In the world of service, the words you use to describe what you do are just as important to your profitability as the actual work you do.
Providing real value and solutions, and operating from a place of what I call “pure motive” service are key to my philosophy of running a smooth business. To do this you must transform your business from transactional-based to relationship-based. One of the best strategies to make this change is by using what I call verbal packaging.
Verbal packaging is about changing your use of words. Are words important? If not, why is there a multi-billion dollar advertising industry? Why are some politicians so much more successful than others? Why do some business executives close difficult deals on a regular basis while others almost never make the sale? A lot of it has to do with using language to portray value proposition and connect with customers on a deeper level.
As service professionals, you’re going into people’s personal space, so the words you use makes the difference between them writing the check or not.
Just about everybody who calls a service technician to their house wants to have the work done. People aren’t calling their plumber or HVAC guy as a practical joke. As service professionals, you’re going into people’s personal space, so the words you use makes the difference between them writing the check or not.
Strong Words VS. Weak Words
Without consciously thinking about it, we make word choices that carry an attitude and an energy all the time. As service providers, we can say that there are strong words and weak words. Let’s look at a few examples and compare their effectiveness.
“If I repair your heating / cooling system” vs. “When I repair your heating / cooling system.”
“When I try to fix it…” vs. “When I do fix it.”
“I could make that system work” vs. “I can make that system work.”
“I hope it’ll be up and running by Tuesday.” “It will be up and running by Tuesday.”
Really absorb these word choices. Feel what it’s like to hear these as a home owner. The words on the right carry more confidence, more assurance. They’re more definite and less wishy washy. You see, by using the right column words, you are not just speaking differently, you are making definite promises with language which affects your behavior as a service provider, making you actually provide better service.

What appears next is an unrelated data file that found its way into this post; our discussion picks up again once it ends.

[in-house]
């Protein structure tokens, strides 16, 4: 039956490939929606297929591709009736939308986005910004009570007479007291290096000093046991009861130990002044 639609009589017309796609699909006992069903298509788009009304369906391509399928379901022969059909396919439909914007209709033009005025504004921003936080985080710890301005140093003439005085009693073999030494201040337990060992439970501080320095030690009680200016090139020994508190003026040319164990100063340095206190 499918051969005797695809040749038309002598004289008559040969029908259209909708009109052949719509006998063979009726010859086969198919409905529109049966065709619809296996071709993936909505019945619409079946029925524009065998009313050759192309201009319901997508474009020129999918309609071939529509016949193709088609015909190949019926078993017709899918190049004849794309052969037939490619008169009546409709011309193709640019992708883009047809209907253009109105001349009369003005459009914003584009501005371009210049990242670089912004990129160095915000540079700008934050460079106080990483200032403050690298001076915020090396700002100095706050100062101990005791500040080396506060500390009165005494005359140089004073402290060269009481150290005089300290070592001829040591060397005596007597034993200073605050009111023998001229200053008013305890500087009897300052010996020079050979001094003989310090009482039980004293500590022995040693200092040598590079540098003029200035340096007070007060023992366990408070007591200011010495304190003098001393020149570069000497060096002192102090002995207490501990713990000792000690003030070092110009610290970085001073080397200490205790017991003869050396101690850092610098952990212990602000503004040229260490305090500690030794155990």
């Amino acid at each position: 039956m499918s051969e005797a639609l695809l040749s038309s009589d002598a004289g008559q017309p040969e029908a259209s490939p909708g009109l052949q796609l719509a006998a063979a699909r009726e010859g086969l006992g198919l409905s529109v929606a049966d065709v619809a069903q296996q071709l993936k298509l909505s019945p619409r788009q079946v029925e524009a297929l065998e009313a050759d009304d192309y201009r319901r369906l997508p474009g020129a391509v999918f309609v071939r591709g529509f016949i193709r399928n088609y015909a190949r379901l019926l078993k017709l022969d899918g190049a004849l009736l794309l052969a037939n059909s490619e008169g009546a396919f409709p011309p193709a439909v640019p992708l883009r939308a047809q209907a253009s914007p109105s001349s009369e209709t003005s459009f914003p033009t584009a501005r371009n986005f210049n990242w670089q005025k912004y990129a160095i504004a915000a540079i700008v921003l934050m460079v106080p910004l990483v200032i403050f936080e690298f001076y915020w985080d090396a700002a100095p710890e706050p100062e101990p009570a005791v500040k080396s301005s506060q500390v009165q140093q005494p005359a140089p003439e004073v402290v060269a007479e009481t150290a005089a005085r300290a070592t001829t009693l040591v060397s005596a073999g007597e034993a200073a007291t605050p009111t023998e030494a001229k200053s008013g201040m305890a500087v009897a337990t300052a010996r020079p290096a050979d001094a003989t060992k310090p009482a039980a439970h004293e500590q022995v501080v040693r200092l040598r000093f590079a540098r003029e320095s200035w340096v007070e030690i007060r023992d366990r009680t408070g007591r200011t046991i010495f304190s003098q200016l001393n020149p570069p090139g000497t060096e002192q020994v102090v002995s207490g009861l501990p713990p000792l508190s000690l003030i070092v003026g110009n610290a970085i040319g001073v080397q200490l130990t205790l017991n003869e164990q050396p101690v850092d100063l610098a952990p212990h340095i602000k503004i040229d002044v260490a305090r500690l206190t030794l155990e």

Attitude, which is usually reflected with words, is a powerful thing. It actually changes outcomes.
Attitude, which is usually reflected with words, is a powerful thing. It actually changes outcomes. And in this case, part of that changed outcome is a customer with immense respect and admiration for the professionalism in their work.
So why do service techs use weak words?
Because they’re afraid that if they’re really specific and the diagnosis or the result doesn’t turn out to be exactly what they stated, then they’ll be in massive trouble later. This is not the approach to take if you want to build confidence and strong customer relationships.
It’s All About the Systems
There’s a bunch of words that service professionals use way too much, to their own detriment, and I call them “wild words.” Like Tasmanian Devils from the Bugs Bunny cartoon, wild words can take on a life of their own, creating unnecessary damage and loss for us.
One wild word is the term “problem.” Don’t tell the customer “There’s a problem with the pipes.” Say “We have a fault in the system.” The word fault naturally leads us to the word system, which is an incredibly important word to us in the service trades. Whether you’re in electrical, plumbing or HVAC, there are just a few technical systems. Mentioning them when speaking to the customer about their needs is a tremendously effective method for imparting value and assurance of expertise to the work you do.
Do not say “You have a broken outlet,” which you know and I know might actually cost $1.29 at Home Depot. Instead, say “We have an electrical fault in the voltage distribution system.” This description accurately describes the problem.
Eliminate the use of the parts in discussion. Here’s a cardinal rule: it’s not what the parts ARE, it’s what the parts DO.
Offering the customer meaningful technical knowledge as opposed to talking down to them with manufacturing warehouse part numbers. Instead of being a service tech or a salesman, you become a system engineer creating solutions.
The Faults Lie Within You
Did you know that there’s only 5 kinds of faults, total, and all customer issues should be described as being one or a combination of these 5 faults?
Fracture or mechanical faults
Restriction faults (like a clogged drain)
If a customer Googles the simple version of parts they need replaced, they’ll find a $6.29 item down at Ace Hardware. However, if they Google the alternate terms using the word “fault”, the results might include the nearby engineering or manufacturing firm. This makes the work you do come across as a higher value.
Using verbal packaging and having these kinds of interactions with customers is a pretty neat way for you, as a residential service professional, to go out and make a living. It also happens to generate higher revenue than anything you’ve experienced.
Joe Crisara is “America’s Service Sales Coach.” He is an educator and entrepreneur and is the CEO of ContractorSelling.com, Total Immersion Service Summit and the new field service software, Jobi at www.jobi.pro. Email Joe at firstname.lastname@example.org for his FREE Verbal Packaging Dictionary.
Read the full article in Contracting Business here: http://contractingbusiness.com/contracting-business-success/verbal-packaging-key-creating-higher-value.